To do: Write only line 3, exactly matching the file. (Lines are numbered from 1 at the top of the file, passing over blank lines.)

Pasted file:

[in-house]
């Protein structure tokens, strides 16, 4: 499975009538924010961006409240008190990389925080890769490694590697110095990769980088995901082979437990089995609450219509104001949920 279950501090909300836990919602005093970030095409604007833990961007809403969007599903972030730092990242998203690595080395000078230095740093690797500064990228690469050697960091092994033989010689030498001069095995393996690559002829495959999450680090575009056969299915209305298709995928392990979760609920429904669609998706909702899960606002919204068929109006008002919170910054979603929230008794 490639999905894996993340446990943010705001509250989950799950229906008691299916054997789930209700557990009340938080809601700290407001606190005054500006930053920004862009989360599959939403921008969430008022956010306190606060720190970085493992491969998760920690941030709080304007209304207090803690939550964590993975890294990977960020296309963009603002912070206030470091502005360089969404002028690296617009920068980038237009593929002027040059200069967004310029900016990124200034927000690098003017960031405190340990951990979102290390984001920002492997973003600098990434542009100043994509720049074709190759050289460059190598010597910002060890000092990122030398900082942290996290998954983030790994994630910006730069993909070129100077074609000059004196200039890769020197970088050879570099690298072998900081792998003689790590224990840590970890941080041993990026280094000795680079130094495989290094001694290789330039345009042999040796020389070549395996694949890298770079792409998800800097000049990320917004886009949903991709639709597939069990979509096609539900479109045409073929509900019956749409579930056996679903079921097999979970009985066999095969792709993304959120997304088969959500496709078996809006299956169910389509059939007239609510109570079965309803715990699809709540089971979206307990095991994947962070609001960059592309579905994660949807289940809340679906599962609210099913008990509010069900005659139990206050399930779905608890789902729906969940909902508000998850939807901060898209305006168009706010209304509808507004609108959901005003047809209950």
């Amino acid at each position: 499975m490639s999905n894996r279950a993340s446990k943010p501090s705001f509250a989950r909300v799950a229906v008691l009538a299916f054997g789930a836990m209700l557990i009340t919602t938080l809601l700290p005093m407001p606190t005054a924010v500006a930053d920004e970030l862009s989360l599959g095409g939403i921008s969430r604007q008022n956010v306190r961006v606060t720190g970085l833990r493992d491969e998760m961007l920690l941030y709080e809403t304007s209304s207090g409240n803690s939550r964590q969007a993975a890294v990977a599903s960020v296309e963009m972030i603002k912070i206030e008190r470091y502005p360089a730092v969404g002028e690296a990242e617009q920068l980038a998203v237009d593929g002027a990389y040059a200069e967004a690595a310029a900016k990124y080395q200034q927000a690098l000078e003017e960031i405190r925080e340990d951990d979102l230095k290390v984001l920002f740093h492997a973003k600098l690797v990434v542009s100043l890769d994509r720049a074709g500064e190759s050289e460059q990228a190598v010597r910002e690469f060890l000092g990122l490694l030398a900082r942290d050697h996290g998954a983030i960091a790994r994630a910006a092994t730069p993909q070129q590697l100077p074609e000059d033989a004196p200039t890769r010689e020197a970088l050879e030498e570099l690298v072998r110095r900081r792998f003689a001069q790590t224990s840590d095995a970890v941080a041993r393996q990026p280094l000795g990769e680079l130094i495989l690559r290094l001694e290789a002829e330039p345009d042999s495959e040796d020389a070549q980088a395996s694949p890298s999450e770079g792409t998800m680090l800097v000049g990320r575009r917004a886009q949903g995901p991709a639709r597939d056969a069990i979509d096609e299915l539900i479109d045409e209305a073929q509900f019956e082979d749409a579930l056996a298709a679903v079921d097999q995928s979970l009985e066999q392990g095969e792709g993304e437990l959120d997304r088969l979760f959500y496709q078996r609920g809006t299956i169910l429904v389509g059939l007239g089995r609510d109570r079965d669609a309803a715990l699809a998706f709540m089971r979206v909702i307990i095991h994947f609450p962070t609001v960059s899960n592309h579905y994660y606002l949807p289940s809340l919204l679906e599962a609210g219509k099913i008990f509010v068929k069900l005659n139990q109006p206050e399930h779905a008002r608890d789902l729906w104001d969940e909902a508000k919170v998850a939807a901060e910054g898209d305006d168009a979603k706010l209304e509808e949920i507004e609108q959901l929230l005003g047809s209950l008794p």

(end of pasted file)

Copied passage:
């Amino acid at each position: 499975m490639s999905n894996r279950a993340s446990k943010p501090s705001f509250a989950r909300v799950a229906v008691l009538a299916f054997g789930a836990m209700l557990i009340t919602t938080l809601l700290p005093m407001p606190t005054a924010v500006a930053d920004e970030l862009s989360l599959g095409g939403i921008s969430r604007q008022n956010v306190r961006v606060t720190g970085l833990r493992d491969e998760m961007l920690l941030y709080e809403t304007s209304s207090g409240n803690s939550r964590q969007a993975a890294v990977a599903s960020v296309e963009m972030i603002k912070i206030e008190r470091y502005p360089a730092v969404g002028e690296a990242e617009q920068l980038a998203v237009d593929g002027a990389y040059a200069e967004a690595a310029a900016k990124y080395q200034q927000a690098l000078e003017e960031i405190r925080e340990d951990d979102l230095k290390v984001l920002f740093h492997a973003k600098l690797v990434v542009s100043l890769d994509r720049a074709g500064e190759s050289e460059q990228a190598v010597r910002e690469f060890l000092g990122l490694l030398a900082r942290d050697h996290g998954a983030i960091a790994r994630a910006a092994t730069p993909q070129q590697l100077p074609e000059d033989a004196p200039t890769r010689e020197a970088l050879e030498e570099l690298v072998r110095r900081r792998f003689a001069q790590t224990s840590d095995a970890v941080a041993r393996q990026p280094l000795g990769e680079l130094i495989l690559r290094l001694e290789a002829e330039p345009d042999s495959e040796d020389a070549q980088a395996s694949p890298s999450e770079g792409t998800m680090l800097v000049g990320r575009r917004a886009q949903g995901p991709a639709r597939d056969a069990i979509d096609e299915l539900i479109d045409e209305a073929q509900f019956e082979d749409a579930l056996a298709a679903v079921d097999q995928s979970l009985e066999q392990g095969e792709g993304e437990l959120d997304r088969l979760f959500y496709q078996r609920g809006t299956i169910l429904v389509g059939l007239g089995r609510d109570r079965d669609a309803a715990l699809a998706f709540m089971r979206v909702i307990i095991h994947f609450p962070t609001v960059s899960n592309h579905y994660y606002l949807p289940s809340l919204l679906e599962a609210g219509k099913i008990f509010v068929k069900l005659n139990q109006p206050e399930h779905a008002r608890d789902l729906w104001d969940e909902a508000k919170v998850a939807a901060e910054g898209d305006d168009a979603k706010l209304e509808e949920i507004e609108q959901l929230l005003g047809s209950l008794p």